• customizable via less or sass compiler
  • less
    • helps to create complex css
    • extends bootstrap 3
  • kendo ui
    • facilitates the creation of dashboards quickly
    • works with angularjs
  • npm + gulp
    • manages javascript packages
    • allows for build automation and integrates easily with VS 2015

 

Data Driven Backend


The backend is going to be broken up into multiple sections. As with most platforms, the data is the real key to success. It is also the source of much of the complexity. For the YGET platform, the data drives decisions that affect patient’s lives and has to be good enough not to cause them harm. Because of this, the data has to be properly vetted and organized for use. Along with that, there should be multiple redundancies to ensure patients are not harmed.

There are some encompassing technological choices that were made that can be discussed in this section. One of the major choices was to use Microsoft Azure. Azure allowed us to host our solution more easily than managing our own data centers or managing more than one data center vendor. Azure was also chosen over other cloud providers due to the team’s knowledge of the product and our relationship with the local Microsoft team (I can’t state enough how important having local contacts are). Also, SQL Server was chosen as our primary relational database engine. Corefount’s CTO (my boss) has more experience with SQL server than I have experience so it was an easy decision.

Now that the over arching decisions have been explained, its time to look at the systems required to power the backend of the platform. I will try to organize the following systems in least dependent to most dependent:

 

Data Generation and Acquisition


YGET‘s need for data will require lots of manual input and lots of automated processes. First, let us focus on the automated processes. The major process currently is targeted web crawlers parsing aggregate data feeds. There are also smaller processes that grab published data from the web for import (pdfs and the like). These processes are run in Azure’s Web Jobs due to the simplicity of scheduling and the ability to expand resources on demand.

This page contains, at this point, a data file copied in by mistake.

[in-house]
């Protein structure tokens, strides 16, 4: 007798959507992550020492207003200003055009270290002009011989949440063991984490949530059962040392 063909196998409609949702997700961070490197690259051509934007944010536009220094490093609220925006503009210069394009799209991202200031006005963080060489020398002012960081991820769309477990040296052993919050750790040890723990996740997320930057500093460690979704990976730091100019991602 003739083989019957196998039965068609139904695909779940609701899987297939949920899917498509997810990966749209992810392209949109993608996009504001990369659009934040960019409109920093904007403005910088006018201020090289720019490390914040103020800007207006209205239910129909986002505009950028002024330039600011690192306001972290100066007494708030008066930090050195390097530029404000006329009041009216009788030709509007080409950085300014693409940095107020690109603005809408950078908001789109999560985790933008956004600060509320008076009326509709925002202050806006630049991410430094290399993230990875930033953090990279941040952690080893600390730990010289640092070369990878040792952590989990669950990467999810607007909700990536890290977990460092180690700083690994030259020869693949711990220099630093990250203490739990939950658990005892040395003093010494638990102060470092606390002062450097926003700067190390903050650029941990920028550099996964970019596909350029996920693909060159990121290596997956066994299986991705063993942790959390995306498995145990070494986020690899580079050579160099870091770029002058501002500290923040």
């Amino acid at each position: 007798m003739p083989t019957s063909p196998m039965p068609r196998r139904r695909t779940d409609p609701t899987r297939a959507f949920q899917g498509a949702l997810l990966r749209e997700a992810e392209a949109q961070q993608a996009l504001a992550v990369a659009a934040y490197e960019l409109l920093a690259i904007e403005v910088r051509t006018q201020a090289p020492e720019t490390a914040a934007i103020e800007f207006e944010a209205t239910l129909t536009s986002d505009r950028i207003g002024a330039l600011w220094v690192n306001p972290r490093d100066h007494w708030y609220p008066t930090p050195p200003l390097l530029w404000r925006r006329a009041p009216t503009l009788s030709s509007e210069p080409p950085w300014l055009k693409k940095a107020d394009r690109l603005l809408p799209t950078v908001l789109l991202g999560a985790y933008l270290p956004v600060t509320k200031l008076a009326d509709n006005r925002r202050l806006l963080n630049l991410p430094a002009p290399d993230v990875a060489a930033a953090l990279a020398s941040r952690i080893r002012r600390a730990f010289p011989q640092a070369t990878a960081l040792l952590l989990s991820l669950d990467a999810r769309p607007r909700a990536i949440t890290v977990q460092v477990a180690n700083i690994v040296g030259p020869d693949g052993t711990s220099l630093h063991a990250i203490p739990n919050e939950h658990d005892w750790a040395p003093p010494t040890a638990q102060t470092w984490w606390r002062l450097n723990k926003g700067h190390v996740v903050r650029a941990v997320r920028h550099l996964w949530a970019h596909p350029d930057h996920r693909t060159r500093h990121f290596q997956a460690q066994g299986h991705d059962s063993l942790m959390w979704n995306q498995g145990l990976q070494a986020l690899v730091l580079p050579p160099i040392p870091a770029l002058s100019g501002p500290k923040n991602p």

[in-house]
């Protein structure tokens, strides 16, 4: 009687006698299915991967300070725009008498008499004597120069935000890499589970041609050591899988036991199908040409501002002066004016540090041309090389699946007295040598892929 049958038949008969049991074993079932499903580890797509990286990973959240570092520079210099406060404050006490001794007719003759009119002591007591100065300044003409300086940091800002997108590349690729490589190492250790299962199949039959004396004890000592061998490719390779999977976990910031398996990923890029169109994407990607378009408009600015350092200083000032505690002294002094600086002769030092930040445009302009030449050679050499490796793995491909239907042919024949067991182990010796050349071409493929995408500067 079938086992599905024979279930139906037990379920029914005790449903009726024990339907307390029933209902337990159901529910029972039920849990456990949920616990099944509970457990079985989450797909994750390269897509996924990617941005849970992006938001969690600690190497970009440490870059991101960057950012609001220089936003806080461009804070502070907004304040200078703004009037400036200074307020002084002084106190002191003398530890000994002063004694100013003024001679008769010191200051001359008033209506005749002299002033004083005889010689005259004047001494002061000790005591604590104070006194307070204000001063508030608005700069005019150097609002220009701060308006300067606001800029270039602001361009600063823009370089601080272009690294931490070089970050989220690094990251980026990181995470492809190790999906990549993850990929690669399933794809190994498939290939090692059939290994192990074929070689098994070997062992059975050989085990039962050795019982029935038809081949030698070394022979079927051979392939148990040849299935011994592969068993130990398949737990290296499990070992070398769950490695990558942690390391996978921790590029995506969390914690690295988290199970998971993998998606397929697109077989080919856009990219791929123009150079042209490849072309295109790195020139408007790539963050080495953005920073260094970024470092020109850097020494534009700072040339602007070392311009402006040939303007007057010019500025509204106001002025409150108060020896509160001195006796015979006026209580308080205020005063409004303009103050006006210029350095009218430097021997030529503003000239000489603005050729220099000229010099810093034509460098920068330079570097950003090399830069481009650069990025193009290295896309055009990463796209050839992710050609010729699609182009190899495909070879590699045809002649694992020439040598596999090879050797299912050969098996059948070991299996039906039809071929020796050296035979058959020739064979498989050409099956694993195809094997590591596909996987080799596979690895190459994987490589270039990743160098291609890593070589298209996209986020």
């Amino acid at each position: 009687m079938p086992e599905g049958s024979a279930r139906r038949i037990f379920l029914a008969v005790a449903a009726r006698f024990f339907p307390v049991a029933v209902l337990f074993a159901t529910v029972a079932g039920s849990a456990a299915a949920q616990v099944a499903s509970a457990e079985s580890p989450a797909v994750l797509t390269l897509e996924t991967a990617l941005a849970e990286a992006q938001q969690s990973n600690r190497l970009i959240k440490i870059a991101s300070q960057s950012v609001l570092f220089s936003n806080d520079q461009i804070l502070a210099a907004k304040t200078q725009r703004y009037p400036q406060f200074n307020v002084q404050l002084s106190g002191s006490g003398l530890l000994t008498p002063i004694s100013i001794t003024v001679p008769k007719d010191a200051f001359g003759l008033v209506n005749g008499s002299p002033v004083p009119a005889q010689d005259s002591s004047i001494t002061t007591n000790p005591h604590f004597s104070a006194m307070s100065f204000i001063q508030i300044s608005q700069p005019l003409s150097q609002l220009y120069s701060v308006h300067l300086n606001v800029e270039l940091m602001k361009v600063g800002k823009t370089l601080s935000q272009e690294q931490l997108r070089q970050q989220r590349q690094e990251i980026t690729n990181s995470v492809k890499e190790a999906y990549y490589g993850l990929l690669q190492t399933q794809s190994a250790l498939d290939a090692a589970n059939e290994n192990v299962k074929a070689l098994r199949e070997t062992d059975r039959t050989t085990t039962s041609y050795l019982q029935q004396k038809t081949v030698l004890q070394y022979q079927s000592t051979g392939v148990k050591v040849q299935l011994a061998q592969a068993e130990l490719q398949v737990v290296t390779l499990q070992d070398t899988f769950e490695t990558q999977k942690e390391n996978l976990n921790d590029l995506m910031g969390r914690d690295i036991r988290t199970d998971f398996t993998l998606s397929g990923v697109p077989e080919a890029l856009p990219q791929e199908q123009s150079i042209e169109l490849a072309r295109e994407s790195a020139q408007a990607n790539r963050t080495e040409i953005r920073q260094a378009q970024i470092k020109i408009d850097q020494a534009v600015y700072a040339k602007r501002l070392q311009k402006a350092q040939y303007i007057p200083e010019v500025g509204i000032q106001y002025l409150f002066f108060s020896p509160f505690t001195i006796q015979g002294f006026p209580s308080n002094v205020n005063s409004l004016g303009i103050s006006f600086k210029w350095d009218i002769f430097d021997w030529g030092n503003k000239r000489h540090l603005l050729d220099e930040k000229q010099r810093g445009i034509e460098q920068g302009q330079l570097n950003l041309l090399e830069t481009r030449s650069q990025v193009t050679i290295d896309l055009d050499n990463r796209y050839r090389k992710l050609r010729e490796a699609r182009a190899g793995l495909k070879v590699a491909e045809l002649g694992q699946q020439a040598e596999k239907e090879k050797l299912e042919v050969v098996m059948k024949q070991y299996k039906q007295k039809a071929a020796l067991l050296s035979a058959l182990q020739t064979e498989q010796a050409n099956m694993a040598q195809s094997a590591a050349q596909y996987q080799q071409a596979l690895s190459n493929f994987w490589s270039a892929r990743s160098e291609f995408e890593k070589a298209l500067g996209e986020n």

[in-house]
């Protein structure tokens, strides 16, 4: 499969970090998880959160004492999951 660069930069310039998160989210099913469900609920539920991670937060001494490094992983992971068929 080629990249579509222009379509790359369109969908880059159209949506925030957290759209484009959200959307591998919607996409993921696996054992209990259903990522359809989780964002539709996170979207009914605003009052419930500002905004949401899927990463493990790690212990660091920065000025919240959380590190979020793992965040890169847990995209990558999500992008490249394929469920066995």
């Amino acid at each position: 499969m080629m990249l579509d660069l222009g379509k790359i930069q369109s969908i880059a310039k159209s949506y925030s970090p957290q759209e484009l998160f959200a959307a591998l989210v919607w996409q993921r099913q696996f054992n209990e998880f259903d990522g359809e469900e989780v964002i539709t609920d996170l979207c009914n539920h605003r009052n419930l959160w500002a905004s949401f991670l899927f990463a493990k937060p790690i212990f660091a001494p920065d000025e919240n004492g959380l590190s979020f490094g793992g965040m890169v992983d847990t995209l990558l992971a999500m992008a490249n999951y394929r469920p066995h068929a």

The web crawler needed to be a very low overhead and fast worker. This caused us to decide to write it in Visual C++. This lead to the following decisions:

  • boost
    • full of helper functions and classes (especially in string searching)
  • Casablanca
    • utilizes PPL
    • supports json and makes http lifecycle easier
  • sql api
    • simplest SQL Server client library I could find

After the web crawler has parsed and saved the data successfully there is an SSIS package that is able to take the data and put it into the management database.

 

Data Management and Configuration


After the data is acquired, it needs to be organized and sanitized. Also, the data may be incomplete and manual input may be needed. To accomplish this an internal website was put together using the following:

  • ASP.NET Web API
    • Easily expose OData endpoints for use with kendo ui tools
    • Expose data quickly and easily
  • angularjs